Report confirms China overtakes German exports

Official numbers from the Germany’s Federal Statistics Office (Destatis) on Friday have confirmed that China has surpassed Germany as the world's leading exporter.

Report confirms China overtakes German exports
Containers in China. Photo: DPA

In the 11 months from January to November, Chinese exports were worth a total of $1.07 trillion, while the German data showed that exports from Europe’s biggest economy amounted to €734.6 billion, or $1.05 trillion.

In November, the German trade surplus nonetheless climbed to €17.2 billion, according to seasonally corrected figures from the Destatis service, from €13.6 billion in October amid a pickup in global trade.

“The German product specialisation with a high share of capital goods and high presence in Asian markets, make Germany one of the main beneficiaries of an investment-led global recovery,” ING senior economist Carsten Brzeski said.

He noted that German exports to China had increased by almost 12 percent from November 2008, and that the unadjusted German trade surplus of €17.4 billion was the country’s biggest since June 2008.

Germany is slowly recovering from its worst recession since World War II, after its economy contracted by around five percent in 2009.

Analysts polled by Dow Jones Newswires had expected a much smaller November trade surplus of around €11 billion, and the figures will be welcomed following the release of disappointing retail sales data on Thursday.

On the balance of payments current account, a broad measure of trade that indicates a country’s ability to pay its way in the world, Germany posted a surplus of €18.1 billion, up from €11.1 billion in October.

That was also well above analysts’ forecasts for a surplus of €10 billion.

The indicator is important for the long-term confidence of investors and trading partners, but could reinforce critics who say Germans should consume more to contribute to a more balanced global economy.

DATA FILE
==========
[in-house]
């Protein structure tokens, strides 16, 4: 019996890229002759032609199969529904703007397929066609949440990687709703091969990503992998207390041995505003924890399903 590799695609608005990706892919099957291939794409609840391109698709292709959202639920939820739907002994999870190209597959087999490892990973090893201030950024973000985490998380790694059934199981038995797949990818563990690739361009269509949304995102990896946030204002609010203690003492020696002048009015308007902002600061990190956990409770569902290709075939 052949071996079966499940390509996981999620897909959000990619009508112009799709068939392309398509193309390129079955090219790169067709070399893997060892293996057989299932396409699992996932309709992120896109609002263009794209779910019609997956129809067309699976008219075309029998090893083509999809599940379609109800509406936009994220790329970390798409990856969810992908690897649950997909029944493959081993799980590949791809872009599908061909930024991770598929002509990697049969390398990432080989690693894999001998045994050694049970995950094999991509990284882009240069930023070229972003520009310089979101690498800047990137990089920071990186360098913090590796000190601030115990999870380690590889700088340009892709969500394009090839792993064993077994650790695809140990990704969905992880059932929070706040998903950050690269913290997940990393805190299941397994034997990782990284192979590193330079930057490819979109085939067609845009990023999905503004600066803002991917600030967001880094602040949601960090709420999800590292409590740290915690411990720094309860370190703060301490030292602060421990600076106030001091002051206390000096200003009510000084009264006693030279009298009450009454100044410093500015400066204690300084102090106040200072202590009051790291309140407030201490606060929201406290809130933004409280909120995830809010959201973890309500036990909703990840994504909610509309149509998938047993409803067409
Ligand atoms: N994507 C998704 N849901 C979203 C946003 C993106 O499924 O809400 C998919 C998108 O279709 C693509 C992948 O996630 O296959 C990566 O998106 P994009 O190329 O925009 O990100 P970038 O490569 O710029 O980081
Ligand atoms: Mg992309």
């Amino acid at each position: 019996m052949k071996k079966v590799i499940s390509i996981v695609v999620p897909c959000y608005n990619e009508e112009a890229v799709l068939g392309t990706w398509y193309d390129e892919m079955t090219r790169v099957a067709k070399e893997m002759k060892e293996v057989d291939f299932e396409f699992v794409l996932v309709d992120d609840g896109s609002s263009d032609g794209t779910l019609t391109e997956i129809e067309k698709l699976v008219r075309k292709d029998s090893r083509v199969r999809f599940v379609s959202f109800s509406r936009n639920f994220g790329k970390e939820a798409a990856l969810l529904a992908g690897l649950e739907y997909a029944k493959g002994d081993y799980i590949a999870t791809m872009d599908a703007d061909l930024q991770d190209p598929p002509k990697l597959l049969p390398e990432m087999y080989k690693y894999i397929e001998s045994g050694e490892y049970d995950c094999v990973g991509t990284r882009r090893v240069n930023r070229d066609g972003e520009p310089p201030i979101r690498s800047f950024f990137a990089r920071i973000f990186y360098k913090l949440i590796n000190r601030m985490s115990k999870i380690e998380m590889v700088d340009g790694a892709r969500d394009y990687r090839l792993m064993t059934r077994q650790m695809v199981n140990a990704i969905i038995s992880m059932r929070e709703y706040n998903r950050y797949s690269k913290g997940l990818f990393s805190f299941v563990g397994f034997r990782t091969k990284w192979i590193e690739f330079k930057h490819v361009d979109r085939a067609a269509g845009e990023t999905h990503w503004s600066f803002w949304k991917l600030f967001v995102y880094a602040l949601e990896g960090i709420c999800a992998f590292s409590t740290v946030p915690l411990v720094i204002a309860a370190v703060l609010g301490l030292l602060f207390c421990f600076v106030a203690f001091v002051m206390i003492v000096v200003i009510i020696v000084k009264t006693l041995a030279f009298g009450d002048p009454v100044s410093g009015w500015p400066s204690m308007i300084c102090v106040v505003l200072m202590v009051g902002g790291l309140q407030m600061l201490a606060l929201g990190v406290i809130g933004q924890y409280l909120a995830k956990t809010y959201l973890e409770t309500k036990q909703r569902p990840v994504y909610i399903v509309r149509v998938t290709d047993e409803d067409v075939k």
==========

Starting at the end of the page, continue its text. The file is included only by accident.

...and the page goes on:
Brzeski said however that exports would continue to lead the German recovery this year and added: “After yesterday’s disappointing retail sales numbers, it is good to know that the German economy can at least rely on a good old friend: its strong export sector.”

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German consumer prices set to rise steeply amid war in Ukraine

Russia's war in Ukraine is slowing down the economy and accelerating inflation in Germany, the Ifo Institute has claimed.

German consumer prices set to rise steeply amid war in Ukraine

According to the Munich-based economics institute, inflation is expected to rise from 5.1 to 6.1 percent in March. This would be the steepest rise in consumer prices since 1982.

Over the past few months, consumers in Germany have already had to battle with huge hikes in energy costs, fuel prices and increases in the price of other everyday commodities.


With Russia and Ukraine representing major suppliers of wheat and grain, further price rises in the food market are also expected, putting an additional strain on tight incomes. 

At the same time, the ongoing conflict is set to put a dampener on the country’s annual growth forecasts. 

“We only expect growth of between 2.2 and 3.1 percent this year,” Ifo’s head of economic research Timo Wollmershäuser said on Wednesday. 

Due to the increase in the cost of living, consumers in Germany could lose around €6 billion in purchasing power by the end of March alone.

With public life in Germany returning to normal and manufacturers’ order books filling up, a significant rebound in the economy was expected this year. 

But the war “is dampening the economy through significantly higher commodity prices, sanctions, increasing supply bottlenecks for raw materials and intermediate products as well as increased economic uncertainty”, Wollmershäuser said.

Because of the current uncertainly, the Ifo Institute calculated two separate forecasts for the upcoming year.

In the optimistic scenario, the price of oil falls gradually from the current €101 per barrel to €82 by the end of the year, and the price of natural gas falls in parallel.

In the pessimistic scenario, the oil price rises to €140 per barrel by May and only then falls to €122 by the end of the year.

Energy costs have a particularly strong impact on private consumer spending.

They could rise between 3.7 and 5 percent, depending on the developments in Ukraine, sanctions on Russia and the German government’s ability to source its energy. 

On Wednesday, German media reported that the government was in the process of thrashing out an additional set of measures designed to support consumers with their rising energy costs.

The hotly debated measures are expected to be finalised on Wednesday evening and could include increased subsidies, a mobility allowance, a fuel rebate and a child bonus for families. 

READ ALSO: KEY POINTS: Germany’s proposals for future energy price relief

In one piece of positive news, the number of unemployed people in Germany should fall to below 2.3 million, according to the Ifo Institute.

However, short-time work, known as Kurzarbeit in German, is likely to increase significantly in the pessimistic scenario.